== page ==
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Issue Date:  May 13, 2005

Conflict across the centuries


Kingdom of Heaven is an ambitious movie, repeating the epic sweep of Ridley Scott’s Academy Award-winning “Gladiator” while striving to make the Crusades an adventure for a religiously plural world. An outsider may wonder whether this is an appropriate moment to remind audiences of the bloody divisions of the 12th century, but its producers are careful to minimize the greed of the Crusaders and give Saladin the dignity with which he is remembered in Islamic culture. Battle scenes are stirring, 12th-century Jerusalem is recreated in striking detail and after Saladin’s forces break through its walls, he allows the city’s inhabitants to depart in safety.

The movie starts in a rush. Balian (Orlando Bloom), a French blacksmith, is in despair, his wife having committed suicide after the death of her child. Seeing a man who has stolen the cross his wife had always worn, Balian murders him impulsively. A stirring scene follows in which Godfrey of Ibelin (Liam Neeson), a Crusader who has returned to France, identifies himself as Balian’s father and invites the young man to accompany him to Jerusalem. At first Balian refuses, but finally decides he can find forgiveness only in the Holy City.

Godfrey is mortally injured on the journey; his last act is to knight his son while passing on the mission of keeping the peace in Jerusalem. Balian shows courage and resourcefulness in defending the city, but his romance with Sibylla (Eva Green), a princess caught in an arranged marriage, seems a movie cliché. Tiberias (Jeremy Irons) is adviser to the leprous King Baldwin (Edward Norton). The problem for Tiberias is keeping Jerusalem open to pilgrims while Saladin (Ghassan Massoud) threatens the city with 200,000 troops.

Filmed in Spain and Morocco, “Kingdom of Heaven” is a battle film about the need for peace. With convincing sets, costumes and scenery as well as good acting, it emphasizes Godfrey’s ideal: “Speak the truth always, even if it leads to your death. Safeguard the helpless and do no wrong.” Helping us rethink our attitude to the Crusades, it should appeal to all but the youngest children.

The Interpreter is an exciting but overly convoluted thriller that makes brilliant photographic use of the U.N. building. Director Sydney Pollack’s stunning opening scene focuses on glistening telephone wires against a distinctly African landscape and leads up to the discovery of a grisly massacre. The action shifts to the United Nations, where translator Silvia Broome (Nicole Kidman), returning to pick up some African flutes from her office, overhears an assassination threat made against Zuwanie (Earl Cameron), the homicidal president of the fictional African country of Matobo. The murder is to be carried out in a week, when he comes to address the General Assembly.

Silvia’s report of this threat brings her to the attention of Secret Service Agent Tobin Keller (Sean Penn), who thinks she is either hysterical or lying. He discovers an old photograph of Silvia in combat fatigues, indicating that she fought in Matobo’s struggle for liberation, but later finds evidence that she turned against the regime because of its violence against the people (including her own family). Though Mr. Penn is given his own backstory of grief -- his wife was killed just a few weeks earlier -- the movie doesn’t collapse into a romance between its high-powered stars. Instead, the key scenes between them are tense with revelation as Silvia explains how the Ku tribe achieves a nonviolent “vengeance.” Tobin reminds her of this lesson at the exciting climax.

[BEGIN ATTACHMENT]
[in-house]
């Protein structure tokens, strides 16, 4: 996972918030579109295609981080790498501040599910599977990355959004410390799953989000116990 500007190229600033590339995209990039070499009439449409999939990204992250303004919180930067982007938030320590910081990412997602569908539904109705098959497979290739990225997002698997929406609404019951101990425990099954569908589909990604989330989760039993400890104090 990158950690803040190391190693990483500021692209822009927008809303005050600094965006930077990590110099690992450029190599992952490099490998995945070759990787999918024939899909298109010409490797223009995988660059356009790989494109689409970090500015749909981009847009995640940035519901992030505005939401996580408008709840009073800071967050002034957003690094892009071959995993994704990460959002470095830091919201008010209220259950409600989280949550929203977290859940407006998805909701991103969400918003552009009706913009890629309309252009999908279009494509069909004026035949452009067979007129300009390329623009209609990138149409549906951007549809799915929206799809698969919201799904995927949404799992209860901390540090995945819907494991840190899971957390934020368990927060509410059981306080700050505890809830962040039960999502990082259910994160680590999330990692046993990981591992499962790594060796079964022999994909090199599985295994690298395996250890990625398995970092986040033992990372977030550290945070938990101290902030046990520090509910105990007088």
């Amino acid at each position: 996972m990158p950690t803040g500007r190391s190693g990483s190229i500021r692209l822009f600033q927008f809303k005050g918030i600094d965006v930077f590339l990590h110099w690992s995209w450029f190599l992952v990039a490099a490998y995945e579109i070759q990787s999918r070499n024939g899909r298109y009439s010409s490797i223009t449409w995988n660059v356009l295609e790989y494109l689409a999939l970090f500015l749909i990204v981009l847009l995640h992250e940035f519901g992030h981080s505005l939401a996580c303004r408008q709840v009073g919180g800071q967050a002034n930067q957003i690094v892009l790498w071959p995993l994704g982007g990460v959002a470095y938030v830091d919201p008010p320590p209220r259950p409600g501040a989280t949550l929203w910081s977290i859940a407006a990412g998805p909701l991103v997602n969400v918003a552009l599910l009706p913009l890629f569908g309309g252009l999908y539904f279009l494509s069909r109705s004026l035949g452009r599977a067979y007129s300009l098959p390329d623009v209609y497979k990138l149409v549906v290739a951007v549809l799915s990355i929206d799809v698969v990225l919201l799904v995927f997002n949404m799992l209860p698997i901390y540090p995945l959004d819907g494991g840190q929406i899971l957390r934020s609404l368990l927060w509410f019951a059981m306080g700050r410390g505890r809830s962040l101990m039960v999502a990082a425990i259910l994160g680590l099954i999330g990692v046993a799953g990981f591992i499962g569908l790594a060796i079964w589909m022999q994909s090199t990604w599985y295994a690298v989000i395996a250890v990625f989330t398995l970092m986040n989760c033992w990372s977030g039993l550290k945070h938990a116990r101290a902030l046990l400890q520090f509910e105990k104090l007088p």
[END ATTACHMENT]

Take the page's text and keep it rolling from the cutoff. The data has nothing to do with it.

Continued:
Despite its many improbabilities, “The Interpreter” recalls the career of Robert Mugabe and the recent history of Zimbabwe. Its basic weakness is that it needs sharper editing; the plot is confusing and the many characters are hard to follow. Mr. Pollack wants to compete with Hitchcock, but that master of suspense always kept his plot lines clean even as he piled on the thrills.

Though Mr. Penn has little to do but look sad and worried, you’ll feel the tension when Ms. Kidman’s apartment comes under siege or she rides her motor scooter in Manhattan traffic or, stalked by a suicide bomber, she goes to interview the Matobo opposition leader. Though a capable actress, Ms. Kidman is too Hollywood-pretty to turn the movie into anything more than well-made entertainment.

Despite its many improbabilities, “The Interpreter” is a superior thriller with marvelous cinematography by Darius Khondji. It reminded me, however, of my annoyance at Mr. Pollack’s colonialist “Out of Africa.” How can one justify making a movie about the betrayed hopes of poor black Africans and choose a beautiful white woman as its heroine?

Joseph Cunneen is NCR’s regular movie reviewer. His e-mail address is

Quick Takes
Enron: the Smartest Guys in the Room is a valuable documentary directed by Alex Gibney, based on the book by Bethany McLean and Peter Elkind. You probably don’t need help to feel outrage at the duplicity of executives Kenneth L. Lay and Jeffrey K. Schilling, but it may be restorative to laugh at their smugness and be reminded how close Mr. Lay was to the Bush family. Mr. Gibney makes good use of interviews and video clips, including those from Congressional hearings, but non-MBAs like myself would have liked a basic explanation of how energy is marketed in the United States and why it’s not a publicly owned resource. Michael Moore would have gotten more laughs out of the situation, but even Texas oilmen should find Mr. Gibney convincing.

National Catholic Reporter, May 13, 2005

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